What is a Scene?A scene is a set of characters, in a given location, doing the same thing, over a continuous period of time. If the characters, location, activity, or timeframe change, it may (but does not have to) constitute a new scene.
For example: Joe and Jane are washing dishes after dinner. They discuss a murder that occurred in the neighborhood. Jane leaves, telling Joe that she is going to water the begonias. Joe continues washing the dishes. He remembers their vacation to Fort Lauderdale last year and how amazing Jane looked in her bikini.
Is this one or two scenes?
We could split the scene into two at the point where Jane leaves, since the cast of characters changed. This could make sense if we think we might drop the bikini memory later, or if we are thinking it might make sense to have it occur at a different point in the story.
On the other hand, since the dish washing activity continued and the point of view never left Joe, we could decide it's still the same scene. We might also decide it's important to keep the murder discussion and bikini memory together, especially if we want to depict Joe as the killer and use the bikini memory as a way to show his lack of genuine concern about the murder.
In other words, the writer gets to decide whether it's appropriate to break this into two scenes, or keep it as one. Ultimately, as bestselling author Aaron Allston always says, the only rule is "Do what works for the story."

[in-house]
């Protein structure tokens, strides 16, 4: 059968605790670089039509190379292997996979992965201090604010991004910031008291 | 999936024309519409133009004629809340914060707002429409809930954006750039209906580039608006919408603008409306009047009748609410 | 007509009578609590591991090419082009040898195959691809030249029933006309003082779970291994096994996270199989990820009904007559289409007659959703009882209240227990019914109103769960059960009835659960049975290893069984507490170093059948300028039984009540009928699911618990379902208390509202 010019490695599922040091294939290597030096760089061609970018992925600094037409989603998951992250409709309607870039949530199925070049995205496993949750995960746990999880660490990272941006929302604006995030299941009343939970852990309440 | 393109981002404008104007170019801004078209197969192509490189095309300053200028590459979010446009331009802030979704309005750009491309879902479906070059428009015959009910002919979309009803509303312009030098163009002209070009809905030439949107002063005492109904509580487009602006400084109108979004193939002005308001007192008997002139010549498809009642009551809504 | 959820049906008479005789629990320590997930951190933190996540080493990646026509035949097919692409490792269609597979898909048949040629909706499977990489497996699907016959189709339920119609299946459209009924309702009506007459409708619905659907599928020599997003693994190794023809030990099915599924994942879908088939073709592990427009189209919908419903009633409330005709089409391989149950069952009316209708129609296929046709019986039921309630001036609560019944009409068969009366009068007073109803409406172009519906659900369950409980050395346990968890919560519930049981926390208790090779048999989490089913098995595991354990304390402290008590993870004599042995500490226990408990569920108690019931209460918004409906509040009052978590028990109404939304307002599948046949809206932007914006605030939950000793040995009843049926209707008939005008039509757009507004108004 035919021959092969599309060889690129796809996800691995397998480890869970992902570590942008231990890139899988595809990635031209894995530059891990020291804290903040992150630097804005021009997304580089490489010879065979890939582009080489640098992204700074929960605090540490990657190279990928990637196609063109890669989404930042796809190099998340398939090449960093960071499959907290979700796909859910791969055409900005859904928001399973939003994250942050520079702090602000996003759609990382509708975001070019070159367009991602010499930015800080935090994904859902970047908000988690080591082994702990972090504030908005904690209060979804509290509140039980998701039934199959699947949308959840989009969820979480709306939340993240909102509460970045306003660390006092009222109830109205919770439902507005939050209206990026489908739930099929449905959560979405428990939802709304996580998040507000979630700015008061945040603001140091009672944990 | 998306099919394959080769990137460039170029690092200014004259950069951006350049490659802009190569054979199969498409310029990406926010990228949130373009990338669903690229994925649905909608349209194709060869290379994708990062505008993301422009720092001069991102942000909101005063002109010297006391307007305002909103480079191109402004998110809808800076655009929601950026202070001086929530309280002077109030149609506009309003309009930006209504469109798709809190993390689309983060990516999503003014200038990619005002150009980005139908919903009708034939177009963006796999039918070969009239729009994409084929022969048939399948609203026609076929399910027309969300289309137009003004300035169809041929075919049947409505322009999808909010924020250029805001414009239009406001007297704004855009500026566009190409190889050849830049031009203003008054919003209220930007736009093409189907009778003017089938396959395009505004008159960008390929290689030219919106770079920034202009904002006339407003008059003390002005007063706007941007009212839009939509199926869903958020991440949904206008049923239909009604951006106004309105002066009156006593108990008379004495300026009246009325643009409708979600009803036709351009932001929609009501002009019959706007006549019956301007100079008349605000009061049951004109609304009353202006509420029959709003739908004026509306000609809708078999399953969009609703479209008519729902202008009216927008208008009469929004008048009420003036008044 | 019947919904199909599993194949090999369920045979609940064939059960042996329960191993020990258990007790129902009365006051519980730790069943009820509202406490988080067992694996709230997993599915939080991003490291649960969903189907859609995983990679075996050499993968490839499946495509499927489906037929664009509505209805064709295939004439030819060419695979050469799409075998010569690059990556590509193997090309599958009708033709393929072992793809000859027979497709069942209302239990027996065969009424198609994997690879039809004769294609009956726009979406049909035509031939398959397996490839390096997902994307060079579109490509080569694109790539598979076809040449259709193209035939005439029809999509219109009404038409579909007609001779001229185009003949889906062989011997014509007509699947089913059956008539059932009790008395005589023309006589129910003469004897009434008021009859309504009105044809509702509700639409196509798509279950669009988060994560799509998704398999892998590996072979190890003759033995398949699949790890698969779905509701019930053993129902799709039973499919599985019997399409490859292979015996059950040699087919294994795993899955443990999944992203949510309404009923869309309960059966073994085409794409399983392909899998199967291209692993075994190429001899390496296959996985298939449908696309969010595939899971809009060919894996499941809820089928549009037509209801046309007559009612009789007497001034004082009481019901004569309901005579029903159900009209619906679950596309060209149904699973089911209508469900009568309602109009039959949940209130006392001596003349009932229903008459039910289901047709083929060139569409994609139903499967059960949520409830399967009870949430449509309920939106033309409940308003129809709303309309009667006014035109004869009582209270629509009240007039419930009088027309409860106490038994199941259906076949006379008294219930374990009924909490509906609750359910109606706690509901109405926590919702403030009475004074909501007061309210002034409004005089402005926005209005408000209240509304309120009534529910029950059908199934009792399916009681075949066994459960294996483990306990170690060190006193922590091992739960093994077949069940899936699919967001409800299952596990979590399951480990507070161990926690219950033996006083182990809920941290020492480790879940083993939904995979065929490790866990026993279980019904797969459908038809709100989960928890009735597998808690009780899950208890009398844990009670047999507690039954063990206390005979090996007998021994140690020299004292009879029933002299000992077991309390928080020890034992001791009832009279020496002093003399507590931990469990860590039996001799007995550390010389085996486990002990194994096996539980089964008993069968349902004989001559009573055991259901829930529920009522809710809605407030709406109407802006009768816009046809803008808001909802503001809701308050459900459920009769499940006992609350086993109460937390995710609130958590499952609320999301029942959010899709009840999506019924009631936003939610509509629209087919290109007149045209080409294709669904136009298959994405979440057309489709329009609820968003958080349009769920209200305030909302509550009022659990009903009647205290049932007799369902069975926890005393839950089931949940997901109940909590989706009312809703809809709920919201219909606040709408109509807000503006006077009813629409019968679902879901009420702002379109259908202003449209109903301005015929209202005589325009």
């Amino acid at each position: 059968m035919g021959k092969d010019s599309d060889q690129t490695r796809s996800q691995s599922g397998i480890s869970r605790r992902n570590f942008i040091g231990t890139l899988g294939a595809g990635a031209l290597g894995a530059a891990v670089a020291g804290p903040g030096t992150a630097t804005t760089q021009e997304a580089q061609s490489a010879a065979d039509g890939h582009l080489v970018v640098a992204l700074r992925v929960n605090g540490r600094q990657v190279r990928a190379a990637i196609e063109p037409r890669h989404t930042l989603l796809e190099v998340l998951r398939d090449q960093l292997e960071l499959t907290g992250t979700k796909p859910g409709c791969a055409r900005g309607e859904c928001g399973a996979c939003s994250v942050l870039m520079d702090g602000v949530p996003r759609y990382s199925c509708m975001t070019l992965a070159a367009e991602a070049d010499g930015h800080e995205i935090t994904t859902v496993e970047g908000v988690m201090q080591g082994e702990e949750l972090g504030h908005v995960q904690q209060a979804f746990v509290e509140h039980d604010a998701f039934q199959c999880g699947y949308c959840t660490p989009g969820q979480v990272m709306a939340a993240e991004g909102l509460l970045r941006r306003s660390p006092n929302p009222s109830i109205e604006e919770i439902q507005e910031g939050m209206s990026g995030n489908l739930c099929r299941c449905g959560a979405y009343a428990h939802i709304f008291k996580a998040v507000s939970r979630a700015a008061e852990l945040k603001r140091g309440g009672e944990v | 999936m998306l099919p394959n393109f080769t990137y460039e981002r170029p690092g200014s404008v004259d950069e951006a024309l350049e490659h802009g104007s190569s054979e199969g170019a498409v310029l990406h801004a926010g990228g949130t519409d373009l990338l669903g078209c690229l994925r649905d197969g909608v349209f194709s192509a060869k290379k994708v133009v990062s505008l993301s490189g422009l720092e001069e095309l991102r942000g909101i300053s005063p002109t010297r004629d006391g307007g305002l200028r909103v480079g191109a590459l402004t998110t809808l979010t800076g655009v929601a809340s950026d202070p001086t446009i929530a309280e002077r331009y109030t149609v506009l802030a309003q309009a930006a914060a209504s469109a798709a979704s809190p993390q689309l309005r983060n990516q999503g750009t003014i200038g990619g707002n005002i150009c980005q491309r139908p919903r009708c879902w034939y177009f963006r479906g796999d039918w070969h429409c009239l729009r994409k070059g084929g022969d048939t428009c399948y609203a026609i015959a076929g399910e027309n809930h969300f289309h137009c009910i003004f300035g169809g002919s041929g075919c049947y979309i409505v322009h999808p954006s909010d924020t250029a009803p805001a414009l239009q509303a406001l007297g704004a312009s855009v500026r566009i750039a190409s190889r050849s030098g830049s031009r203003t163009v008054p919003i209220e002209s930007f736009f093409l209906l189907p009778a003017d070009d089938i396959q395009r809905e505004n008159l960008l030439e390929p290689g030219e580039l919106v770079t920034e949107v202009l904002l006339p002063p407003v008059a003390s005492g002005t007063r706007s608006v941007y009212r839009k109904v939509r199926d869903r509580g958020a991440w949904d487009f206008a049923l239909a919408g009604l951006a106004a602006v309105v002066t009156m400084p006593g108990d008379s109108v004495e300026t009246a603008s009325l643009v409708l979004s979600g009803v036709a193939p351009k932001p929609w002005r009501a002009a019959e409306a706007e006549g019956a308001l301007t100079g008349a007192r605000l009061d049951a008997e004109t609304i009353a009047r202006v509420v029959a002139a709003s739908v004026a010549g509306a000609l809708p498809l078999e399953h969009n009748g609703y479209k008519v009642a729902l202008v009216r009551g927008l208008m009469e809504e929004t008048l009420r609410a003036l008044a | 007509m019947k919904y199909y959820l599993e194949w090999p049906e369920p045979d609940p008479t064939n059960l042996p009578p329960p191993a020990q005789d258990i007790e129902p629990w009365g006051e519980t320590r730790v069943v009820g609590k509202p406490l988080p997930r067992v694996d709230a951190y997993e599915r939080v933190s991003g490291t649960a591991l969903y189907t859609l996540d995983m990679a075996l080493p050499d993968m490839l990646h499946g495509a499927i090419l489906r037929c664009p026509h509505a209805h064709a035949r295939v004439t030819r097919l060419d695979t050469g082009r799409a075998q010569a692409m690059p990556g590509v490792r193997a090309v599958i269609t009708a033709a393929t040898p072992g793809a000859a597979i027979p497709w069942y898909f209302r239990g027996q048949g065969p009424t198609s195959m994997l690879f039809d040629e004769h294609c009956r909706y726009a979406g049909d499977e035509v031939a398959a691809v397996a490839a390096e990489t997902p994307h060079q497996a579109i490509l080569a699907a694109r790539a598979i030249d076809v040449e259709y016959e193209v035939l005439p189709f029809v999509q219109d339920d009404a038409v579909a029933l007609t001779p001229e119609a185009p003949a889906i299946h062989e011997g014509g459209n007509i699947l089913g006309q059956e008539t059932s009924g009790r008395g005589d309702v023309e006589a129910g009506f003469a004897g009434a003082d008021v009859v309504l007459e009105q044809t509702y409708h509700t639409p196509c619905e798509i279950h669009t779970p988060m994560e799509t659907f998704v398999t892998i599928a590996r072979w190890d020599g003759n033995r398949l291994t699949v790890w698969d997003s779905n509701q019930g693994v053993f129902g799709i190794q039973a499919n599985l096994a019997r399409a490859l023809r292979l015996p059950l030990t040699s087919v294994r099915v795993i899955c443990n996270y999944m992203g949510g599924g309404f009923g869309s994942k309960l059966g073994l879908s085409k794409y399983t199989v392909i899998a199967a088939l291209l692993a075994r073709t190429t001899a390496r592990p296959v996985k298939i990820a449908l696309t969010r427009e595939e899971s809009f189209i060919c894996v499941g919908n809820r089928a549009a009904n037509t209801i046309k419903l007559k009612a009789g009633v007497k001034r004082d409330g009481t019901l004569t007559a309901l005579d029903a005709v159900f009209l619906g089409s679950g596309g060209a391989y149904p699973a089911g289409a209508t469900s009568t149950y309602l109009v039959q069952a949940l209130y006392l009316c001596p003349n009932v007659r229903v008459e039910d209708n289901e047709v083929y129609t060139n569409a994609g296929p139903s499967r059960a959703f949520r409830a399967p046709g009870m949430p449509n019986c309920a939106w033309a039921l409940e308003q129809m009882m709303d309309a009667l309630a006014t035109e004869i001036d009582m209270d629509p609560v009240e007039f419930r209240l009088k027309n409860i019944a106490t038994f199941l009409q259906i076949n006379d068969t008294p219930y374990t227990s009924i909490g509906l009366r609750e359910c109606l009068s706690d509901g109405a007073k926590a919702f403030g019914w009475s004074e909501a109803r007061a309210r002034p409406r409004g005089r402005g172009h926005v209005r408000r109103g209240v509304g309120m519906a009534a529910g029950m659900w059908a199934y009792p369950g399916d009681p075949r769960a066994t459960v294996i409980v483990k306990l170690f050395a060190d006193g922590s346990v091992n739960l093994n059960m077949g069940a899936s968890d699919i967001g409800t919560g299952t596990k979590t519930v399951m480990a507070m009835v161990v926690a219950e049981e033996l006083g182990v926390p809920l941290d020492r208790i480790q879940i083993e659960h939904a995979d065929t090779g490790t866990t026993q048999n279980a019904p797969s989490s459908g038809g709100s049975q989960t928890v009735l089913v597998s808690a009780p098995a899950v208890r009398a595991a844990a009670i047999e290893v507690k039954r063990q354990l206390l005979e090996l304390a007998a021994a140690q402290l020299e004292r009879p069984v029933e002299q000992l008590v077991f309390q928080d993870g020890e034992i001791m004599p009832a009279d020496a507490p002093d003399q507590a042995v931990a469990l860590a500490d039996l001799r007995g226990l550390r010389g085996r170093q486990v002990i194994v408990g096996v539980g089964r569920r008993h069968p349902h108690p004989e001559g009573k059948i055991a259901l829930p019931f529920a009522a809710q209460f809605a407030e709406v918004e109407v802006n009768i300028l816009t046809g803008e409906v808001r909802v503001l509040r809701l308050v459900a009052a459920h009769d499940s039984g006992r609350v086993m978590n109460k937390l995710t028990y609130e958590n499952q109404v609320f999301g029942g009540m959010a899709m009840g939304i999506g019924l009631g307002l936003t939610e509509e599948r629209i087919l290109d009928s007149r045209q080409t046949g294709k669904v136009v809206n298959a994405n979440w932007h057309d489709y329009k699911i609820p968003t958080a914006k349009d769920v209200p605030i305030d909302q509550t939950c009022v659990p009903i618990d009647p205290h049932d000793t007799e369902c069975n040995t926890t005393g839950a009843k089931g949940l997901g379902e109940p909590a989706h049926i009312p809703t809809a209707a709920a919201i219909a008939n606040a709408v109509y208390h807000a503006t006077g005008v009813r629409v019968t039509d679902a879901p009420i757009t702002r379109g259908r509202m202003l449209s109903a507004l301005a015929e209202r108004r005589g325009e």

Using Scenes to Build the StoryAfter I've brainstormed the plot, next I envision the individual scenes needed to tell the story. I'll open the Scrivener software and create individual scene cards, which looks something like this:
In the example above, I have scenes like "Harkness is briefed" and "Harkness reviews file". On the right-hand side of the screenshot you see virtual index cards created for each scene. I'll add, remove, and rearrange these scenes until I'm happy.
All I've written to this point is a brief description of each scene, but I have a good picture of the entire story I'm about to write. The key for me is to write scene notes that are "detailed enough" so that I know what I'm trying to accomplish, but not so detailed that looking at the notes makes me feel like the scene is already written (which can make writing that scene feel redundant).
Writing the ScenesMy scene notes may be very detailed: "Tom and Fred borrow Charlie's prized Corvette. They go a little crazy outside of town, and drive really fast down a twisty road. In the process, a hub cap comes off the car and rolls into the swamp. They know they can't take it back to Charlie like this, and since he's got custom hub caps, they can't just buy a replacement. They need to find the lost one." Writing a scene from these notes should be very easy.
In other cases, my notes are vague: "Tom and Fred search for the hub cap." I might choose to write this scene organically (i.e., "seat-of-the-pants style") or wait until I've brainstormed it more fully.
Breaking a story down into scenes delivers many benefits:
- Breaking a story down into small scenes makes it easy to employ the pomodoro technique.
- If you only have a few minutes to write at a session, knowing the individual scenes you need to write makes it easy to find one you can create in the time available. This is a big help when writing isn't your day job!
- As you mark individual scenes "written", it's easy to see the progress you're making toward completing the whole story. That can be very motivating.
- Since you know all the scenes you need to write, you can write them in any order that appeals to you without worrying that you'll miss one.
- Adding, removing, and reordering scenes to improve the story is much easier when the story is broken down into scenes from the start.